See Olympic heroes again? Perhaps not in weightlifting
RIO DE JANEIRO (AP) If you enjoyed weightlifting at the 2012 Olympics, you might be confused about where your favorites have gone.
The reigning gold, silver and bronze medalists weren't around Friday for the women's 75-kilogram class because they're all suspended. Spain's Lidia Valentin Perez was fourth in London in 2012, but is now waiting to see whether she'll be upgraded to top spot.
While Valentin Perez said she didn't want to talk about the doping threat to her sport after winning bronze Friday at her second Olympics, she has been vocal on social media.
''For a clean sport with values,'' reads a message she posted to Instagram shortly before the games, accompanied by the Olympic rings. ''Because when an athlete is doping they stop being an athlete, and this stops being a sport.''
Indeed, weightlifting has been so ravaged by doping cases that many events are almost unrecognizable from just four years ago. Out of 45 medalists from London, 12 have so far failed retests of their Olympic doping samples, with others banned at events like the world championships.
Thursday's winner Rim Jong Sim comes from the secretive and tightly state-controlled North Korean sports system, which has produced numerous doping cases across many sports and currently has five top lifters serving bans.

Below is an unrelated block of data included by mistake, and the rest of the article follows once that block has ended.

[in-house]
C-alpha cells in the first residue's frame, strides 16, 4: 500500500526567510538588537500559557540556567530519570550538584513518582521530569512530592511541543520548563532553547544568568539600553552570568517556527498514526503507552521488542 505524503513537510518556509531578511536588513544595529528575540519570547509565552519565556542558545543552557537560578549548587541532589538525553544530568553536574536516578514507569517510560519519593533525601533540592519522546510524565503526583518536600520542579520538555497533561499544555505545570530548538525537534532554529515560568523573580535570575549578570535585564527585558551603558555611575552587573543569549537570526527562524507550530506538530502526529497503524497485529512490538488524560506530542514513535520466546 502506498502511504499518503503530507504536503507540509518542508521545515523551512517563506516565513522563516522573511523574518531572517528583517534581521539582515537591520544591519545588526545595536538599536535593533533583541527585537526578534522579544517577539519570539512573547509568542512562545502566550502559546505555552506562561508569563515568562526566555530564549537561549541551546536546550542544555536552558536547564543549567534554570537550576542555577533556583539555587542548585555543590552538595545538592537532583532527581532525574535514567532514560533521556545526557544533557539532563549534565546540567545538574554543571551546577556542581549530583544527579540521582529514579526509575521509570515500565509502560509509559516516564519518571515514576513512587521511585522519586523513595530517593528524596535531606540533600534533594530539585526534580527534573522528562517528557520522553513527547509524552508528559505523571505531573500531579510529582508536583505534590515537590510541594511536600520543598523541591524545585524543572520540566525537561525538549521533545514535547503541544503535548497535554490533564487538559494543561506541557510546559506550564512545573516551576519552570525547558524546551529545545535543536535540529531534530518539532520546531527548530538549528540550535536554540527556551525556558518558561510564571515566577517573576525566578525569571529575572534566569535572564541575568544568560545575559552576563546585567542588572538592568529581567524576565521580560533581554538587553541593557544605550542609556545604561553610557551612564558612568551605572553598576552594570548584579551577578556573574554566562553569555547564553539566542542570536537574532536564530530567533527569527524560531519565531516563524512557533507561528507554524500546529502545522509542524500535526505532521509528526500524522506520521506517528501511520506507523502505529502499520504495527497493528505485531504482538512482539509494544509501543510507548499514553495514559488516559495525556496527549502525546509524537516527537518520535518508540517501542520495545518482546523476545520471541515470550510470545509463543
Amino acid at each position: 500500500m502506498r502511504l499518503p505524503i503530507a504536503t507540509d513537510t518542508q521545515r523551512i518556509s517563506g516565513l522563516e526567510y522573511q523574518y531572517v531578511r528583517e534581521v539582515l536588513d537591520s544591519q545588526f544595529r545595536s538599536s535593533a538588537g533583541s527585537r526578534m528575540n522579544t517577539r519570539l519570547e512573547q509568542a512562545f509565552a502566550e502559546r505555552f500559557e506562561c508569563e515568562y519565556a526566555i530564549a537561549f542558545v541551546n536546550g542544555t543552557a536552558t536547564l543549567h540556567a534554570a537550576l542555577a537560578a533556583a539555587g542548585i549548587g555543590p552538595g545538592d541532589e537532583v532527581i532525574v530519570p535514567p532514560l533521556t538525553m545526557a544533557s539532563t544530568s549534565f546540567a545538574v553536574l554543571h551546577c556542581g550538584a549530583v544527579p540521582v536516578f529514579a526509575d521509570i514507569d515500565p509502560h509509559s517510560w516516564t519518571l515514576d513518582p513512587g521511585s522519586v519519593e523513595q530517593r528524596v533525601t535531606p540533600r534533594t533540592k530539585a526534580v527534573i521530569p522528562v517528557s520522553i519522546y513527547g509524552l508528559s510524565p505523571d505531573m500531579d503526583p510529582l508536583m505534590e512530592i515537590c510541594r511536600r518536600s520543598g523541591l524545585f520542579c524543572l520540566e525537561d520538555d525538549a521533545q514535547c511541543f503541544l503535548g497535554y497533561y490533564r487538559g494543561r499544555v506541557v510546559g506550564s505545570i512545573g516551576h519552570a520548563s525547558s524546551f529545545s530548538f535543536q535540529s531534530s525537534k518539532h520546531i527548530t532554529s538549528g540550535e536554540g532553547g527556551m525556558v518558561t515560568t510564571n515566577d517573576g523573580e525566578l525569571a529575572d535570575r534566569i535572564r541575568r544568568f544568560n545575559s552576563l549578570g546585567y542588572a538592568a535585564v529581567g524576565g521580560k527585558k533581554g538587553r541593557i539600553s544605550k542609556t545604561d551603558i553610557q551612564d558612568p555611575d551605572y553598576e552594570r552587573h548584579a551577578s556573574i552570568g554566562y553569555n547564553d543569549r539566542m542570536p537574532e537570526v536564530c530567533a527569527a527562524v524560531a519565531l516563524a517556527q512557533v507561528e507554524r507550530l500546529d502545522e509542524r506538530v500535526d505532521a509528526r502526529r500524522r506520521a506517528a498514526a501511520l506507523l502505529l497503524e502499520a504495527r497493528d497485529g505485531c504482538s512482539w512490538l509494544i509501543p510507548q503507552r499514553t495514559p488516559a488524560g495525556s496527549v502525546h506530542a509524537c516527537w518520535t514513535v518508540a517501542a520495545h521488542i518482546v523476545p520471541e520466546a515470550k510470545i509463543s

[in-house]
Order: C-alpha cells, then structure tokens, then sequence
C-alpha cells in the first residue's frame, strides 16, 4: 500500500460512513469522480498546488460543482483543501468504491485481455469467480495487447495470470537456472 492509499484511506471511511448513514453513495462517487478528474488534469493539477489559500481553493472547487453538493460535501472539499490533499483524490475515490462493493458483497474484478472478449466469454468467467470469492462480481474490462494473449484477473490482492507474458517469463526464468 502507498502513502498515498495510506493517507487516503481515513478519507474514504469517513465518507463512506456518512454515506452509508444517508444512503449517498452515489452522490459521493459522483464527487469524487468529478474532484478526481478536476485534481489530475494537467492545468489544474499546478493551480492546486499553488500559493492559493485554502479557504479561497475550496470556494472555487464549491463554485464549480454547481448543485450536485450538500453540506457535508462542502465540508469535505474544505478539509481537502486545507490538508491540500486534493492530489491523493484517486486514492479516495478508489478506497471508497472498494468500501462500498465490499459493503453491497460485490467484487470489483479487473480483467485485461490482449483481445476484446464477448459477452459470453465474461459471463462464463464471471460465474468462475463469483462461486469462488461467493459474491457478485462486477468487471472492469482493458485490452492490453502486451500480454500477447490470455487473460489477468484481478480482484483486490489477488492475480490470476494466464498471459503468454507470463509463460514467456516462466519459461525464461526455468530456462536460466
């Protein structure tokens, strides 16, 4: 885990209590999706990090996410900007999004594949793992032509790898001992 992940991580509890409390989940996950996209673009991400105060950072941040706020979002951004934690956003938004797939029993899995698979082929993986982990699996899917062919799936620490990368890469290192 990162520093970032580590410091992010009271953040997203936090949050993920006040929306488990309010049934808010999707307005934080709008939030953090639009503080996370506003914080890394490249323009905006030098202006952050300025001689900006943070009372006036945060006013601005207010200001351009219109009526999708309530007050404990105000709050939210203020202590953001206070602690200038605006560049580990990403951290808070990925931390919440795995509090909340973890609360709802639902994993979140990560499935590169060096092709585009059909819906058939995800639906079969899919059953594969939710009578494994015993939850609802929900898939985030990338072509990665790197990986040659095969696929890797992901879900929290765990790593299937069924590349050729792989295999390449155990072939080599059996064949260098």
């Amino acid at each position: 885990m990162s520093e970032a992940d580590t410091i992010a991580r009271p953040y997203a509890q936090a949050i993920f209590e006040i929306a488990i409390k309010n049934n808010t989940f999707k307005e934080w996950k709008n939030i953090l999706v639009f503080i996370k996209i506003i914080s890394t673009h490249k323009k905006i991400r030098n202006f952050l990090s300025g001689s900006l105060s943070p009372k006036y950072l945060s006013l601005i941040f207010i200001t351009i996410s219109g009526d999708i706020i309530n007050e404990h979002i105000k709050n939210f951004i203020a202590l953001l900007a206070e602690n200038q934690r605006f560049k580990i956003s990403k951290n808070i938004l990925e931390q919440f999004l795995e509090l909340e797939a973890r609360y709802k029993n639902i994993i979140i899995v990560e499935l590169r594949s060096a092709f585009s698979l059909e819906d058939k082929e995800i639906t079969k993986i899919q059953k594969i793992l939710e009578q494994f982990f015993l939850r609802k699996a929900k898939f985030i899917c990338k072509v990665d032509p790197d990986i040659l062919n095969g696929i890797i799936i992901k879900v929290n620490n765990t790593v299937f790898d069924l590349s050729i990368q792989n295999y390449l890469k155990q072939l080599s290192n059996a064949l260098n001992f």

Rim was utterly dominant, lifting 121 kilograms in the snatch and 153 in the clean and jerk for a total of 274, way ahead of the 258 managed by Belarusian silver medalist Darya Naumava, or 257 for Valentin Perez.
''When I saw that I secured the first place in the competition, the first thing I thought was that I made beloved Great Leader Kim Jong-Un happy and I just want to see him as soon as possible,'' she said through an interpreter. ''As for my family, I just meet them again once I'm in North Korea, so I have nothing special to say.''
In her spare time, Rim said she listens to patriotic music about North Korea's leaders.
North Korea won four gold medals in London four years ago but has started slowly in Rio, with only two silver and two bronze medals before Rim's win.
Rim was gold medalist in the 69kg class four years ago and said a hard training schedule and advanced sports medicine had helped her overcome injury to win again despite moving up a class.
There was also a shadow over the silver for Naumava because the International Weightlifting Federation had tried to ban the entire Belarus team from Rio over repeated doping test failures, but was stymied because the paperwork on those cases was not completed in time by the International Olympic Committee.
Throughout the Olympics, weightlifters finishing behind athletes from countries they consider suspect have suggested they could be upgraded when drug test results come back, or expressed suspicion about rapid improvements by athletes with a checkered past. At the top end of the sport, denunciations of drug cheats are comparatively rare, though Valentin Perez is changing that.
Commenting on yet another round of failed tests earlier this summer, the Spanish lifter let her frustration show on social media. ''Say NO doping,'' she wrote. ''STOP DOPING!''